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Silves Council will remove abandoned vehicles

abandonedCarsSilves Council, at long last, is cracking down on its extensive collection of abandoned vehicles that litter the municipal capital’s streets and car parks.

A new municipal regulation will be put in force to remove these abandoned vehicles, or those that are badly parked, on December 10th.

This regulation is a result of “the concern of the municipality to safeguard the environment, the urban balance and mobility, through the disciplined parking of vehicles on public roads and in other public spaces.”
The Council has established rules and procedures to allow it to remove abandoned vehicles, although these already exist in national laws.
The local authority says that, "with the collaboration of all, it will be possible to ensure the full mobility and enjoyment of the public space, as vehicles considered abandoned and unclaimed will be sent to the scrap yard."
The new municipal regulation can be found on the Silves Council’s website, at:


Councils only occasionally remove cars that have been abandoned. They  post notices on windscreens to give owners a chance to remove them before vehicles are taken away for scrapping.

A notice is sent to the registered owner and if the vehicle is not claimed within 45 days it is considered State property and will be disposed of.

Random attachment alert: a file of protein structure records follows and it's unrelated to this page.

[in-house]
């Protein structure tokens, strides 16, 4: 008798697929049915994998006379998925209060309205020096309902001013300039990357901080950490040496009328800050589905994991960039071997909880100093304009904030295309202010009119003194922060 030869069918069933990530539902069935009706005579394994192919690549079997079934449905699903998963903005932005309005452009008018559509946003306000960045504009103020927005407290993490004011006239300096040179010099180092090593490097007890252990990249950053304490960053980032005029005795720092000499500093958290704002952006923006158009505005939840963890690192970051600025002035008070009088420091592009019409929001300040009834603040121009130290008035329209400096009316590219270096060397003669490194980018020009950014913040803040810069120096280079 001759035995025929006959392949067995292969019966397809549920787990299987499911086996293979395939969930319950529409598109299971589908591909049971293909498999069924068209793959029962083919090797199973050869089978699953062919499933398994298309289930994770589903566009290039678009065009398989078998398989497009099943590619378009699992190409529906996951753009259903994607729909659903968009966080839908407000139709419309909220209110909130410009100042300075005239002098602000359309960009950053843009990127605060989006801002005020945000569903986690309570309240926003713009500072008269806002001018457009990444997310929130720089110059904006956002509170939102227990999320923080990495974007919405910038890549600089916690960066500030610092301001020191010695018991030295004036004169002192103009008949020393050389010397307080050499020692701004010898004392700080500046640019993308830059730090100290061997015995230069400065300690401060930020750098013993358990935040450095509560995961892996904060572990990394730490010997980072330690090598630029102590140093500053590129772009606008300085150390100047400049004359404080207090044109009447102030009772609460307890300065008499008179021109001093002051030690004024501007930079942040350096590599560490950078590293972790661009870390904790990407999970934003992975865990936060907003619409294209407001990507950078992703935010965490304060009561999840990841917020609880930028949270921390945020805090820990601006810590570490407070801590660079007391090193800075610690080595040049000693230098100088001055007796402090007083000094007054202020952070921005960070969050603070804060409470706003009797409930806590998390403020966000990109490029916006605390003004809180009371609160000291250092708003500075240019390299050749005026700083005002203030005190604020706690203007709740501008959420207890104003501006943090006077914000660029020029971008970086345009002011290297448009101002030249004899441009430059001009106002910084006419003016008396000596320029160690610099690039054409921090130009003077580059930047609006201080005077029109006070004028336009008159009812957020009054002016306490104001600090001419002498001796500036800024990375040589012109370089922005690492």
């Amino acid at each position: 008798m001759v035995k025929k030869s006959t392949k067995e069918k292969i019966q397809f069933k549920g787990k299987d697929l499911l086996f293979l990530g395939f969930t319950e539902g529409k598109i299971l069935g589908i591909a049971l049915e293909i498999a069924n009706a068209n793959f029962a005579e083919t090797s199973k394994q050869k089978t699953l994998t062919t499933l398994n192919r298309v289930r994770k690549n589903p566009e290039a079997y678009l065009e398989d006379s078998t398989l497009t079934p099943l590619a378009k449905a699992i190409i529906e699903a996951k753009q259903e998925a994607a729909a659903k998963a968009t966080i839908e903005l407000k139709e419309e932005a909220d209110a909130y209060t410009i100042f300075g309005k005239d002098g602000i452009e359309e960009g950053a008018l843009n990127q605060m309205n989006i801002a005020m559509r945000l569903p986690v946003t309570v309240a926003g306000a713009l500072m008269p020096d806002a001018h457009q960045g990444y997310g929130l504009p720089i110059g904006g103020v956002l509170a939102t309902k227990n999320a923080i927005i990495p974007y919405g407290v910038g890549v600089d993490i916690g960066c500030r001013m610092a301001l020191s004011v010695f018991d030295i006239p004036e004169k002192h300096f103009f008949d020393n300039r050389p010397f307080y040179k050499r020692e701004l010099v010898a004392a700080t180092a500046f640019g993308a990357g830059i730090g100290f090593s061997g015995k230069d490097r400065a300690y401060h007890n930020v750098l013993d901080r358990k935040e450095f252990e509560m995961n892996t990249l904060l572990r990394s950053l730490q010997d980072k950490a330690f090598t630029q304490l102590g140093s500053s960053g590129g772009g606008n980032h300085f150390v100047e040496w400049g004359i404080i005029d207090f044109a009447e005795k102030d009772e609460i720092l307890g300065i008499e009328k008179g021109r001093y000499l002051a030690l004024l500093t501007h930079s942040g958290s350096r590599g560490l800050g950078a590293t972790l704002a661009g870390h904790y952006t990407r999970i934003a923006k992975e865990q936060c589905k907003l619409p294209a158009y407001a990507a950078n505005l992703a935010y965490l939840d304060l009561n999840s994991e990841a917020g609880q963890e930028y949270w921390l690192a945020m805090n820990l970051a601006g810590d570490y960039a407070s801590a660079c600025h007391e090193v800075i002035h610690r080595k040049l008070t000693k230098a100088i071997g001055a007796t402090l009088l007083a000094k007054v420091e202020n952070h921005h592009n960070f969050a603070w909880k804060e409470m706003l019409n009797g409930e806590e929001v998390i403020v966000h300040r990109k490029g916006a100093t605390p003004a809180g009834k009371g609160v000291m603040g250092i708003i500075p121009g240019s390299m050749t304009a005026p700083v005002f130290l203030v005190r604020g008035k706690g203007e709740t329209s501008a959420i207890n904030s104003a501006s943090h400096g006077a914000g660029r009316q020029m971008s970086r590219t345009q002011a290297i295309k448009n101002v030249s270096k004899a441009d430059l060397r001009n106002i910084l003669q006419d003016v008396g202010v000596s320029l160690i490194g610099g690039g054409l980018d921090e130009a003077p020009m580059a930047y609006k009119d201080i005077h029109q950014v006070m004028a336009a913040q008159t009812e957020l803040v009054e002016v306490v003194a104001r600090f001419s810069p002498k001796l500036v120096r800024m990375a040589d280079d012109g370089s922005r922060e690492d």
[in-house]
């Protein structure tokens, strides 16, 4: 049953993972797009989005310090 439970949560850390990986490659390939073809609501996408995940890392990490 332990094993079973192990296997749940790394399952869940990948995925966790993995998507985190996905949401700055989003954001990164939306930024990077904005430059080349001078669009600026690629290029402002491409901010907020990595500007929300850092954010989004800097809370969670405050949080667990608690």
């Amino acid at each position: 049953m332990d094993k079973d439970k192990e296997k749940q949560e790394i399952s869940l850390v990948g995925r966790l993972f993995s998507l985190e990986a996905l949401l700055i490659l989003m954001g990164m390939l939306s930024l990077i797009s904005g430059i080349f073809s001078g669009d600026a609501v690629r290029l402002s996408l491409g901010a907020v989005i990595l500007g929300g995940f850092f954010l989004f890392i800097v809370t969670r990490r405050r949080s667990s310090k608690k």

According to the ‘Driving in Portugal’ handbook, produced by afpop and sponsored by Medal Insurance, ‘Improper Parking’ is where traffic flow is impeded or when pedestrians are unable to walk along pavements. These cars can be clamped or removed - and receive hefty fines.

The more serious offence of ‘Abusive Parking,’ as detailed in the Portuguese Highway Code, is defined as

  • Parking in a non-paying parking area for more than 30 days continuously
  • Parking for more than five days in a paying car park
  • Parking in a time-limited parking area for than two hours after the ticket has expired
  • Parking for more than 48-hours in one place, if the vehicle shows signs of abandonment or appears unable to move on

Clearly, these rules are not being enforced regularly by the authorities as many cars are left for years in the same space, clearly abandoned and clearly unable to be moved unaided.

In 2016, Olhão Council identified over 250 abandoned vehicles and towed away 171 of them, (HERE) stating that it was hampered by laws that made it illegal to remove certain categories of vehicle, for example when they are owned by a finance company or have been seized through the courts in lieu of debt.

If Councils attended to the blight of abandoned vehicle and the Police dealt with those parked on pavements and in other idiotic places, pedestrians could get around with ease and law-abiding drivers would have more available parking spaces.